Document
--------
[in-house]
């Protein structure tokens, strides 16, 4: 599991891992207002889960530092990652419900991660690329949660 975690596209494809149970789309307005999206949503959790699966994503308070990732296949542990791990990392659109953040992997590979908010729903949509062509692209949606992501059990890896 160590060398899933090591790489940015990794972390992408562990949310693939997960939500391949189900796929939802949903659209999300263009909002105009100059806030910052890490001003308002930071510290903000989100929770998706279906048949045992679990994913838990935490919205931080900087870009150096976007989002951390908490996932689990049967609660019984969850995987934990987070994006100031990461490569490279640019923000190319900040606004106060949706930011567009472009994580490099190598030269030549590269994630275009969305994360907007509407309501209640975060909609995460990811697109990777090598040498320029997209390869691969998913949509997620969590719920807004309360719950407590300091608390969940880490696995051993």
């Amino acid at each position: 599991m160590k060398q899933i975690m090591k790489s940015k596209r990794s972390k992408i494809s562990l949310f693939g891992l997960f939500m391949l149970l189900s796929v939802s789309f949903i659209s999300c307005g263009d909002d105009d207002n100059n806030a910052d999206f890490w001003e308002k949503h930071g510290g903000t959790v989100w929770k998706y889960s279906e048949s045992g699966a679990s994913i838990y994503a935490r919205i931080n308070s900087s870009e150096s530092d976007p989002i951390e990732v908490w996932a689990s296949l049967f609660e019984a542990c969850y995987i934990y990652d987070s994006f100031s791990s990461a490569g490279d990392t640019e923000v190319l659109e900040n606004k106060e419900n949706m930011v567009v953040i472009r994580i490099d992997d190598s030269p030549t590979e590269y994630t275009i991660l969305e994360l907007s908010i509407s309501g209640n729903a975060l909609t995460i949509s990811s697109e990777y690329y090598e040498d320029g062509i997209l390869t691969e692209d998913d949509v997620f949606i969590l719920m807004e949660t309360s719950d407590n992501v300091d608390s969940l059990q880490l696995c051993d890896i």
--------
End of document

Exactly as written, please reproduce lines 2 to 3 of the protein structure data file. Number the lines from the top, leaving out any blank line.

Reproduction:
């Protein structure tokens, strides 16, 4: 599991891992207002889960530092990652419900991660690329949660 975690596209494809149970789309307005999206949503959790699966994503308070990732296949542990791990990392659109953040992997590979908010729903949509062509692209949606992501059990890896 160590060398899933090591790489940015990794972390992408562990949310693939997960939500391949189900796929939802949903659209999300263009909002105009100059806030910052890490001003308002930071510290903000989100929770998706279906048949045992679990994913838990935490919205931080900087870009150096976007989002951390908490996932689990049967609660019984969850995987934990987070994006100031990461490569490279640019923000190319900040606004106060949706930011567009472009994580490099190598030269030549590269994630275009969305994360907007509407309501209640975060909609995460990811697109990777090598040498320029997209390869691969998913949509997620969590719920807004309360719950407590300091608390969940880490696995051993």
């Amino acid at each position: 599991m160590k060398q899933i975690m090591k790489s940015k596209r990794s972390k992408i494809s562990l949310f693939g891992l997960f939500m391949l149970l189900s796929v939802s789309f949903i659209s999300c307005g263009d909002d105009d207002n100059n806030a910052d999206f890490w001003e308002k949503h930071g510290g903000t959790v989100w929770k998706y889960s279906e048949s045992g699966a679990s994913i838990y994503a935490r919205i931080n308070s900087s870009e150096s530092d976007p989002i951390e990732v908490w996932a689990s296949l049967f609660e019984a542990c969850y995987i934990y990652d987070s994006f100031s791990s990461a490569g490279d990392t640019e923000v190319l659109e900040n606004k106060e419900n949706m930011v567009v953040i472009r994580i490099d992997d190598s030269p030549t590979e590269y994630t275009i991660l969305e994360l907007s908010i509407s309501g209640n729903a975060l909609t995460i949509s990811s697109e990777y690329y090598e040498d320029g062509i997209l390869t691969e692209d998913d949509v997620f949606i969590l719920m807004e949660t309360s719950d407590n992501v300091d608390s969940l059990q880490l696995c051993d890896i």